It is not surprising that Joanna Sroka is striving for a future in the tech industry, as her father exposed her to the field as a young girl when she would tag along to his workplace. A technician and network engineer, her father would teach Sroka the inner workings of radios, fiber optics, radar systems, and more.
Sroka is now studying for her bachelor’s degree in computer science with a concentration in big data management and analytics.
“When I was growing up, my father brought home tech for me to tinker with; each time, I was amazed at what technology can do,” says the College of Engineering and Computing Sciences student. “I always knew this field would become my future.”
On the Long Island campus, Sroka writes code and programs for devices that will be used in current and future projects in the Entrepreneurship and Technology Innovation Center (ETIC).
While coding jargon often looks complicated and nonsensical, Sroka breezes through it—perhaps because she’s multilingual in Polish, French, Japanese, Spanish, and Korean. She knows a thing or two about fluency in different languages, including coding languages.
Right now, she is writing Python (a coding language) and programming a variety of sensors—such as infrared, ultrasonic, gas, and weather—to activate and make them work. These sensors have potential use in upcoming drone, robotics, artificial intelligence (AI), and biotechnology projects the ETIC team is working on.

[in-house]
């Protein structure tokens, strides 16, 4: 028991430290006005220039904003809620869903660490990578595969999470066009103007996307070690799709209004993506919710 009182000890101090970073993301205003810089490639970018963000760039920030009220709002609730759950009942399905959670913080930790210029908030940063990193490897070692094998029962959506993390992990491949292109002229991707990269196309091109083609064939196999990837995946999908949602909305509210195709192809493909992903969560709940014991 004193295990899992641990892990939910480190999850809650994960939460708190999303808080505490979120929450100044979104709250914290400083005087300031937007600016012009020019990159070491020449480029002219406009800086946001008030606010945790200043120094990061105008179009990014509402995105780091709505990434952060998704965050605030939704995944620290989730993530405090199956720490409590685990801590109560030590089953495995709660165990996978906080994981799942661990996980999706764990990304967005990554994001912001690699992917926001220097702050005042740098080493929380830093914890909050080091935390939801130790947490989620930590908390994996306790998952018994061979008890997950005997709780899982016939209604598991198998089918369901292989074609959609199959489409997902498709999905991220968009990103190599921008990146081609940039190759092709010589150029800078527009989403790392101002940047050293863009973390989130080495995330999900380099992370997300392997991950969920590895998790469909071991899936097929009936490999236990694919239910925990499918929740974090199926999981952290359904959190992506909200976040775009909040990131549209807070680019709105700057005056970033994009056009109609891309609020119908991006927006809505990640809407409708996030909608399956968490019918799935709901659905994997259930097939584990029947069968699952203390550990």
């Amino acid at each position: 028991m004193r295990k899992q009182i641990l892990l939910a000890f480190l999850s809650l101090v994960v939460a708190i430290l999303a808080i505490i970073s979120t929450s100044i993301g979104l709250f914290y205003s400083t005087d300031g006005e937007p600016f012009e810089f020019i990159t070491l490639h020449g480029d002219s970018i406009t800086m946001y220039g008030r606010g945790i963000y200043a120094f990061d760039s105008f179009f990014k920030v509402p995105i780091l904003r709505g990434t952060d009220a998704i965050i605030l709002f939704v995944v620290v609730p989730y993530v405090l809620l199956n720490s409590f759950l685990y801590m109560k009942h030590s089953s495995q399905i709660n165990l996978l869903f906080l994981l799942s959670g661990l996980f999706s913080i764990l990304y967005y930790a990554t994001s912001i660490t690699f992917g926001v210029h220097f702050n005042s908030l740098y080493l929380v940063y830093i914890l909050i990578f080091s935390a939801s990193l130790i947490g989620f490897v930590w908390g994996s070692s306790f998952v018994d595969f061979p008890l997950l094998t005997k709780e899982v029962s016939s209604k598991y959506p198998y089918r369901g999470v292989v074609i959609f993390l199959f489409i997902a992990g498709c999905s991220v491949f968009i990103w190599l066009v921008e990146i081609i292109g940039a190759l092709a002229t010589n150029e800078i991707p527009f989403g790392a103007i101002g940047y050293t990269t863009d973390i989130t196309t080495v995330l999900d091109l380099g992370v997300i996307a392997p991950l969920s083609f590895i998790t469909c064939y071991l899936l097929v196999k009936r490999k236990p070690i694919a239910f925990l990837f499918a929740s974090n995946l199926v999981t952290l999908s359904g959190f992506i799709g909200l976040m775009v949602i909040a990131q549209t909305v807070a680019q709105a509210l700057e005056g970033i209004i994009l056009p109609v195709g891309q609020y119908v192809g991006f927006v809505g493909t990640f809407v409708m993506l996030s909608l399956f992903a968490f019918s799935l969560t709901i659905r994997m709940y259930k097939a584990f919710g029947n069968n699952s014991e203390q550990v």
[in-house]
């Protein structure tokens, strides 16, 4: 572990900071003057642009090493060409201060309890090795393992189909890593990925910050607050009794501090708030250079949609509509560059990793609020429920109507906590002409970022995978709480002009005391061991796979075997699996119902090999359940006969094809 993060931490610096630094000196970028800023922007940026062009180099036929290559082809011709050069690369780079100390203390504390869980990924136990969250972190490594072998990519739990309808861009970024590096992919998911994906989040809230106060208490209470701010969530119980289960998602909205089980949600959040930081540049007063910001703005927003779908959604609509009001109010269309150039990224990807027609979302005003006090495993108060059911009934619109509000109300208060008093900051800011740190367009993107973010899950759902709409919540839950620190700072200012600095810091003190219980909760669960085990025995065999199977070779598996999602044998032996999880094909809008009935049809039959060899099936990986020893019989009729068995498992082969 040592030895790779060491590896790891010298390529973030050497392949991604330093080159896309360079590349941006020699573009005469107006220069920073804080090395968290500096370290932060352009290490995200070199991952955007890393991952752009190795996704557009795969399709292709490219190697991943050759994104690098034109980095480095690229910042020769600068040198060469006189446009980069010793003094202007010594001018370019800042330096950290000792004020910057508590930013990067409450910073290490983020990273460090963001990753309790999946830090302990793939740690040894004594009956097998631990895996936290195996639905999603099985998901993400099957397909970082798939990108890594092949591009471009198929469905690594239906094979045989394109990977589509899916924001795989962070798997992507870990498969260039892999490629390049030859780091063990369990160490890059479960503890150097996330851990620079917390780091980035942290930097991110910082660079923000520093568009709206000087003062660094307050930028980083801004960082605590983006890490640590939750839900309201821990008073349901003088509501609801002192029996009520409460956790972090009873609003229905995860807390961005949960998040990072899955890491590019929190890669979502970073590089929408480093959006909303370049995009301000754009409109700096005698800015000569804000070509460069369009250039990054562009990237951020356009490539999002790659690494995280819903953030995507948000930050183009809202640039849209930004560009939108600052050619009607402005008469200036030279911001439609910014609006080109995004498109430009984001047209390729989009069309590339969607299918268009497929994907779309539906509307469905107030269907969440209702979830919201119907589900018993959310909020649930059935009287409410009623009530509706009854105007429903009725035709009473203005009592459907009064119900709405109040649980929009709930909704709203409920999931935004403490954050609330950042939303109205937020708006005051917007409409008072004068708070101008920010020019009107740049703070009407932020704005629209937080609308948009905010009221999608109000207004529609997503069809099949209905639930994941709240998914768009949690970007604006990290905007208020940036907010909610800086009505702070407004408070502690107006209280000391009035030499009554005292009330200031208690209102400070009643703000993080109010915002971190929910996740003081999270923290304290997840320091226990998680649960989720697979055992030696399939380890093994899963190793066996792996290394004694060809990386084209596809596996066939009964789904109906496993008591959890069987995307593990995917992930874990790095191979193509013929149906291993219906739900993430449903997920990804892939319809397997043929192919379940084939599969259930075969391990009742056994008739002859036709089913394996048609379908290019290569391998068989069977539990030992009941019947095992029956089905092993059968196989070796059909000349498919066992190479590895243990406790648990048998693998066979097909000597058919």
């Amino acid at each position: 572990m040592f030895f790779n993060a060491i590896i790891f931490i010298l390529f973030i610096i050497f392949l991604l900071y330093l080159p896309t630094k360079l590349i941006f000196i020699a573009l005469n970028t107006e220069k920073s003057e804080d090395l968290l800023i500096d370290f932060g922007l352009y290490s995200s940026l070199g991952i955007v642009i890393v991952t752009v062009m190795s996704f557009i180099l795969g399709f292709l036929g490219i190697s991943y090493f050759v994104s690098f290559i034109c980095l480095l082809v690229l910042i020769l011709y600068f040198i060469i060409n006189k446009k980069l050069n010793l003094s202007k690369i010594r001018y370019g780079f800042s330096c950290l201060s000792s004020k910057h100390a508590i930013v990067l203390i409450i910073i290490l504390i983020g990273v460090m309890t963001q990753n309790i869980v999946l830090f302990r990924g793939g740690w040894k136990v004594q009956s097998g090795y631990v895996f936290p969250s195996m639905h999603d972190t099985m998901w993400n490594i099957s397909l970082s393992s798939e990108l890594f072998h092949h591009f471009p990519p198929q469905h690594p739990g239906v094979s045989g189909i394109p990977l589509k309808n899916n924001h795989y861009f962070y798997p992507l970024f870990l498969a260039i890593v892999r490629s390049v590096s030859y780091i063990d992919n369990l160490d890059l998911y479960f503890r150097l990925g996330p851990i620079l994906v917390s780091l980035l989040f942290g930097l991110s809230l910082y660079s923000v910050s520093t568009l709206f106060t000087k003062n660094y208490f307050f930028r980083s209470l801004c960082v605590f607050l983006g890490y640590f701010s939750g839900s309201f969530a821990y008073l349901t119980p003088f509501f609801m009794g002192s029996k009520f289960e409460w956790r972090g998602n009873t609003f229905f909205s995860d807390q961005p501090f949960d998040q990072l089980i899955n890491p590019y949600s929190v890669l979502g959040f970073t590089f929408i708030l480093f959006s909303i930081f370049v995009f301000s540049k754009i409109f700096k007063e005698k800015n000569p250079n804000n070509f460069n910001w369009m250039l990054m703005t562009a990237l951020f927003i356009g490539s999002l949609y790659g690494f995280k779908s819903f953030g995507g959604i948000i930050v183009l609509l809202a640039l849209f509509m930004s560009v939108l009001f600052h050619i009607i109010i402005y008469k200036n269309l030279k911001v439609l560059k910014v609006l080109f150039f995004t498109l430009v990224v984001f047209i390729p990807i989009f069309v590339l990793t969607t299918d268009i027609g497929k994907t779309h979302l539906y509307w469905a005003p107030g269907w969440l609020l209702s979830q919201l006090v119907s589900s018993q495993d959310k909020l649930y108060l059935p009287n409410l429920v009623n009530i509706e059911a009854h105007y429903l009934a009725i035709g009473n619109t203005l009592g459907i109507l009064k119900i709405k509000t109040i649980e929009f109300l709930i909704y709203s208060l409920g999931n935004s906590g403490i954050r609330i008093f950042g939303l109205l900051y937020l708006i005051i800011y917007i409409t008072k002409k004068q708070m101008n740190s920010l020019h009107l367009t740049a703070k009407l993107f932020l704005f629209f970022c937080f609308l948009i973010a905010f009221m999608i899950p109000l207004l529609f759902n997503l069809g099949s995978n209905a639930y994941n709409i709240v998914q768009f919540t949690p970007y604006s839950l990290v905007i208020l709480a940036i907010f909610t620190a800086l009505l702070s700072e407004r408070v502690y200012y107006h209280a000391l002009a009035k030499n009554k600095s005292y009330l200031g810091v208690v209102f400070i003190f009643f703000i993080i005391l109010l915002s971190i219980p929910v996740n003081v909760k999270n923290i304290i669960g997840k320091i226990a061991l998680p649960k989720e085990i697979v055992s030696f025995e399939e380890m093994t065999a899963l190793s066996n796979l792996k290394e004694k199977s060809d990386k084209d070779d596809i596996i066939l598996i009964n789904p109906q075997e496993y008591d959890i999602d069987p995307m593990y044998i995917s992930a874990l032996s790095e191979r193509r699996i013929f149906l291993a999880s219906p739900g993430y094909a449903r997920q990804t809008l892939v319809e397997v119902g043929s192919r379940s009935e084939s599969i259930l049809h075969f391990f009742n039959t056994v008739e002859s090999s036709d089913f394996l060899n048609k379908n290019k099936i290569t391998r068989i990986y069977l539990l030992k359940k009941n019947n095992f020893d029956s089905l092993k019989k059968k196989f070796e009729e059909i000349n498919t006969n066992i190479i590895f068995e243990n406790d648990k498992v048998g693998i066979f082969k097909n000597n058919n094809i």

Citing her experience working in the university’s tech hub, Sroka says between the collaborative nature of creating projects with teammates and the hands-on coding and programming she carries out, she has substantially built up her repertoire of computer science skills—critical for her career in the field.
“Working in the ETIC has definitely taken me on a journey,” she says. “I’ve gained so much invaluable experience, and I’ve thrived in working on things that I am passionate about. I’m excited to have this practice for my future career.”
After graduating, she plans to go back to school for her master’s degree in data science—in line with her goal of becoming a data scientist working on machine learning and AI for a major technology corporation. Sroka is keeping her options open, though, as she follows her own words of wisdom to take others’ advice as simply a guide, not as a steadfast rule.
“I have many plans for after I graduate,” Sroka says. “I have thoughts of working in government or even joining the military. I also plan to become an entrepreneur of an AI or data science technologies company someday.”